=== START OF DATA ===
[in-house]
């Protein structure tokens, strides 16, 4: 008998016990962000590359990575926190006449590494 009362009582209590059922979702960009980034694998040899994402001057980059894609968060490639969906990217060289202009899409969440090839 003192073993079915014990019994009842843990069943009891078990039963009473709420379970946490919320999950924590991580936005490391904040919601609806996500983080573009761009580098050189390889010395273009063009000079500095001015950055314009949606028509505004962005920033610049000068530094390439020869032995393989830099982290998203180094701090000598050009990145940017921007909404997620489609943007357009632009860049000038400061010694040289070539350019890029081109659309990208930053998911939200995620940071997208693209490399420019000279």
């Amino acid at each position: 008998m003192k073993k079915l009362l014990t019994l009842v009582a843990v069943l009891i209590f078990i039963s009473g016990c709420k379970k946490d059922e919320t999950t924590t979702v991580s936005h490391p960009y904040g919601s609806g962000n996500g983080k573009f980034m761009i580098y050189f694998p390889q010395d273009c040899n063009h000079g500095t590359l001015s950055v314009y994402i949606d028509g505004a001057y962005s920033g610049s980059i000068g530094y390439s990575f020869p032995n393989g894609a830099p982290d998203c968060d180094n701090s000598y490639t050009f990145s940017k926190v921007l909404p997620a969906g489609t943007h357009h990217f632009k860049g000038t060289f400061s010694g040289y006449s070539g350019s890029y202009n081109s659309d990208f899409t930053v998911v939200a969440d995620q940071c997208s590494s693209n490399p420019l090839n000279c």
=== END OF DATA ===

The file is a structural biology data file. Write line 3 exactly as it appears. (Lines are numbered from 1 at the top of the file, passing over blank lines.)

């Amino acid at each position: 008998m003192k073993k079915l009362l014990t019994l009842v009582a843990v069943l009891i209590f078990i039963s009473g016990c709420k379970k946490d059922e919320t999950t924590t979702v991580s936005h490391p960009y904040g919601s609806g962000n996500g983080k573009f980034m761009i580098y050189f694998p390889q010395d273009c040899n063009h000079g500095t590359l001015s950055v314009y994402i949606d028509g505004a001057y962005s920033g610049s980059i000068g530094y390439s990575f020869p032995n393989g894609a830099p982290d998203c968060d180094n701090s000598y490639t050009f990145s940017k926190v921007l909404p997620a969906g489609t943007h357009h990217f632009k860049g000038t060289f400061s010694g040289y006449s070539g350019s890029y202009n081109s659309d990208f899409t930053v998911v939200a969440d995620q940071c997208s590494s693209n490399p420019l090839n000279c």